Wednesday, September 18, 2013

SUKKOT: The Fantastic Four Species

"And, you shall take on the first day [of Sukkot] a fruit of a citric tree (etrog), branches of palm trees (lulab), a branch of myrtle (hadas) and willows of the brook ('araba), and you shall rejoice before HaShem, your God, for seven days". (Lev. 23).

THE MITZVA:  We are commanded to take the above mentioned four species during the seven days of Sukkot. One lulab, one etrog, two 'arabot, and three hadasim are taken together each time. This Mitzva is called "the four species" (ארבעת המינים) or simply, the Mitzva of lulab. 

We should hold the lulab, the hadasim, and the 'arabot in our right hand and the etrog in our left hand. Then, we perform the Mitzva of netilat lulab, which literally means "lifting" the lulab. The four species must be held in the direction that they grow.
On the first day of Sukkot, a person must be careful to recite the blessing over his own lulab and etrog. During the other six days the four species may be borrowed from somebody else.

The Ashkenazi custom is  to 'shake' (rattle) the lulab  while the Sephardic custom is to 'move it up' (lena'anea') in six different directions.

The Mitzva of the four species is not performed on Shabbat, even when the first day of Sukkot falls on Shabbat. 

THE SYMBOLISM: One of the symbolisms of the four species is the following: The אתרוג or Citron resembles in its shape the heart, the driving force behind all our actions. The לולב, a palm branch, resembles the spine, which holds the body together allowing us to move. The הדסים - myrtle branches - resemble in their shape the eyes, with which we behold God's world. And the ערבות, the willow branches, resemble the lips which give expression to our thoughts and feelings. Our heart, our body, our eyes, thoughts and words are all directed and elevated to God.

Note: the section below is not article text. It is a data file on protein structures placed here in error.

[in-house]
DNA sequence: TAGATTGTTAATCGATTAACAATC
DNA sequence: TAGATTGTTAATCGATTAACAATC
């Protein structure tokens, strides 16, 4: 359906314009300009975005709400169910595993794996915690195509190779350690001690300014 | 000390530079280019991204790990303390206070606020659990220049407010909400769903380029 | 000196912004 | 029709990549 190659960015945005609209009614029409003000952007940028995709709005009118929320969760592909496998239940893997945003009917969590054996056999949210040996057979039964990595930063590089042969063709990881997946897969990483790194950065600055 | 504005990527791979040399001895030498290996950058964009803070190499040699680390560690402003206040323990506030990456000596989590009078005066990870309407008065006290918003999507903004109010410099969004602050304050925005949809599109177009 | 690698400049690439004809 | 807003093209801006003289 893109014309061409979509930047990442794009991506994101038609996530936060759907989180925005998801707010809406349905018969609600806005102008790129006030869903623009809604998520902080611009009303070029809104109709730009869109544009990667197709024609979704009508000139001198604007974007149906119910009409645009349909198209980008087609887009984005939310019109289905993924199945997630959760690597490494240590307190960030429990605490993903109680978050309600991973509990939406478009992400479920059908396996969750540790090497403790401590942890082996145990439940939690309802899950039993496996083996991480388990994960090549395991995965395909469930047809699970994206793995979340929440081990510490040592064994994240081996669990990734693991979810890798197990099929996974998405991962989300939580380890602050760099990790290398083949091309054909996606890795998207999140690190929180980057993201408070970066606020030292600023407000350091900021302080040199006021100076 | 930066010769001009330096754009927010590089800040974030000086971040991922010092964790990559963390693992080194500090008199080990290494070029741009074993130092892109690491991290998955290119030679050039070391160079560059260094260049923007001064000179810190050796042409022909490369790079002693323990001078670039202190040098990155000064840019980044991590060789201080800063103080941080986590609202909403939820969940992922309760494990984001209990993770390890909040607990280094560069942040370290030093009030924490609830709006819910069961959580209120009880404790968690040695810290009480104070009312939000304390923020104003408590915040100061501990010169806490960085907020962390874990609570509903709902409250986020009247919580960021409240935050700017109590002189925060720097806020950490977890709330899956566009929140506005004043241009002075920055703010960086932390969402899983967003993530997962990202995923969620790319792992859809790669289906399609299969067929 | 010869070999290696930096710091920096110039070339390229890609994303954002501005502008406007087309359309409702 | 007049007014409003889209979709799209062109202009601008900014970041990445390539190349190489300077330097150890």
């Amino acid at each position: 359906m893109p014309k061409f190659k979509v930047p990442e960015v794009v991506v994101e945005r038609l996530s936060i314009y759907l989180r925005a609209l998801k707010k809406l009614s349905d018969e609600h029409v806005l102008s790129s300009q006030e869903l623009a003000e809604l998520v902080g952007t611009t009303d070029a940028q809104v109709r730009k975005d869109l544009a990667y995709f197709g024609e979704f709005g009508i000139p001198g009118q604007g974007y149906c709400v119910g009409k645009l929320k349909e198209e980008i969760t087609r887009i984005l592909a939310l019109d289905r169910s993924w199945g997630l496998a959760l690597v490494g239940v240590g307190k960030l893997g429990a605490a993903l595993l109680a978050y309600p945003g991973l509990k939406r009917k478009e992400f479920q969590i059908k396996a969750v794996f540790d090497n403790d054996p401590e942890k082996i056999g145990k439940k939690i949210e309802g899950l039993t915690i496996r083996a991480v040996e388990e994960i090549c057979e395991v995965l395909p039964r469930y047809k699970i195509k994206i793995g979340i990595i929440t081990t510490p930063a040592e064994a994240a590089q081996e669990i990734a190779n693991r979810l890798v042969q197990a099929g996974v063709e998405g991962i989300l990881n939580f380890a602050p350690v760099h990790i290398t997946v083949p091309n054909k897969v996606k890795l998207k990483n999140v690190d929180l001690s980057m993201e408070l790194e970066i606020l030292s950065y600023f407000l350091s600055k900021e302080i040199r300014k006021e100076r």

THE NA'ANU'IM: The Sephardic custom is to move the four species in the following order: south, north, east, up, down and west. This order was established by Hakhme haQabbala.  Rabbi Mordekhay Eliyahu z"l explained that when we say hodu (thanks) in the Halel we have to think that we are expressing our gratitude to the Master of heavens, Earth and the four corners of the world. 

BLESSING: Two blessings are said the first day, 'al netilat lulab and shehecheyanu. One berakha,'al netilat lulab, is said during the other six days.